What can HR do?

    Fortunately, HR can help improve employee mental health outcomes in tangible ways. Improving communication about existing benefits, enhancing mental health services and safety, addressing benefits for employees not at work (via sick leave and furloughs), reconsidering benefits for a post-COVID world, and improving social connections are actions to consider.Here are some practical tips to consider for the immediate and eventual/gradual future: Short term strategies include:

    • Gather data. What does your population look like? Who uses benefits and how? Use surveys, focus groups, and organic feedback to get a sense of how employees use and feel about their mental health benefits.
    • Support managers. These are your own on-the-ground eyes and ears who work closely with employees. Equip managers with the skills needed to observe and help with employee wellbeing, especially in this uncertain time.
    • Evaluate vendor performance. How are current vendor partners performing? Is your current EAP being used by employees? Are there other tools in the market to consider?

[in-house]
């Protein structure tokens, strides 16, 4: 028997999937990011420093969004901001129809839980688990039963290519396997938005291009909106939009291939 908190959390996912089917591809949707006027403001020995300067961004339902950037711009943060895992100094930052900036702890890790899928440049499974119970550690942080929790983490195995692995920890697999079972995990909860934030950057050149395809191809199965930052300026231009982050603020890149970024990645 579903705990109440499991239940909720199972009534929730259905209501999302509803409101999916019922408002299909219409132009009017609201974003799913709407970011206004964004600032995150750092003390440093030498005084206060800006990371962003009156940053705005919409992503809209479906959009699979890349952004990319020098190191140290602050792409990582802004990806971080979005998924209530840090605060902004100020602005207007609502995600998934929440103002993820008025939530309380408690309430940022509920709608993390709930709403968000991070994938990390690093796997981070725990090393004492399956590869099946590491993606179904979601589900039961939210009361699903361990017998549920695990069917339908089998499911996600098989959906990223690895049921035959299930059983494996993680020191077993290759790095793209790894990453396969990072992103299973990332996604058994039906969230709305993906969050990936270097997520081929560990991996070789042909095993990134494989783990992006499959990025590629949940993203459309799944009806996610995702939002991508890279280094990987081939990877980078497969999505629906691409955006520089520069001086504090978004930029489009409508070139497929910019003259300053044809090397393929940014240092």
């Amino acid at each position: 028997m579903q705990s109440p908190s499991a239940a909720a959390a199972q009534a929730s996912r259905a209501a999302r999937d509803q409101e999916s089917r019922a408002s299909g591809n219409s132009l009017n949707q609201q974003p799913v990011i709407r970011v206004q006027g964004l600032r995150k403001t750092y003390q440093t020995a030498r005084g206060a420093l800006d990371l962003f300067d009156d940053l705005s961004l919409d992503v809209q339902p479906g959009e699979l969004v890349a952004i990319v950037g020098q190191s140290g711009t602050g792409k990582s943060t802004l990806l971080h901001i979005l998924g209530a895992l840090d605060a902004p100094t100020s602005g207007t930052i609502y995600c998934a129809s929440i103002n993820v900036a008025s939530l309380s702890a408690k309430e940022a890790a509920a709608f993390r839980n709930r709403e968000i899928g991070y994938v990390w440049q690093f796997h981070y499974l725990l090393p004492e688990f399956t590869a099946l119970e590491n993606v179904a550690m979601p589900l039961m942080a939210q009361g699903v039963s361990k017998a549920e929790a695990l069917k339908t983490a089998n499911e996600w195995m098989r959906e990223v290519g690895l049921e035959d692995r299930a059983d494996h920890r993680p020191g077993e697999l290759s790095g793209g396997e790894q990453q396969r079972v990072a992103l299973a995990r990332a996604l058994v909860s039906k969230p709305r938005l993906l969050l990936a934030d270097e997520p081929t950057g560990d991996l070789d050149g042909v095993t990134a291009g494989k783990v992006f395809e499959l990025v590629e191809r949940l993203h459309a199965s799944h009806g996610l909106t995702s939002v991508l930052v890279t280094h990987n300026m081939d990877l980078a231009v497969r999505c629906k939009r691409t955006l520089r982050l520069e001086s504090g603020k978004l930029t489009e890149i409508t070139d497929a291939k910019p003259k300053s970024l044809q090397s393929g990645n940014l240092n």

• Show leadership buy-in. Provide clear and frequent communication from leaders to create a supportive environment.
    • Adapt. Be flexible in these times where work and life responsibilities are culminating together.

    And, long term interventions might consist of:

    • Track outcomes. Is there a method for tracking outcomes and delivery? What are some key performance metrics you want to measure?
    • Look to the community. Some portion of the workforce won’t sign up for benefits. In considering employees such as these, look at community resources to help bridge the gap between no coverage and mental health help.
    • Simplify behavioral health network navigation. Provide support and resources so employers are getting the best out of their mental health resources.
    • Invest in workplace culture. Focus on ways to increase diversity and inclusivity in the workplace. Put in the effort to remove stigma surrounding mental health in the workplace.

    For more strategies on prioritizing employee mental health in 2021, watch the full webinar here. Spring Health takes an individual approach to employee healthcare. With innovative technology and a world-class network of licensed providers, Spring Health finds care to match employees exactly where they are. To get your employees a personalized mental healthcare plan today, visit Spring Health and request a demo.

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    Spring Health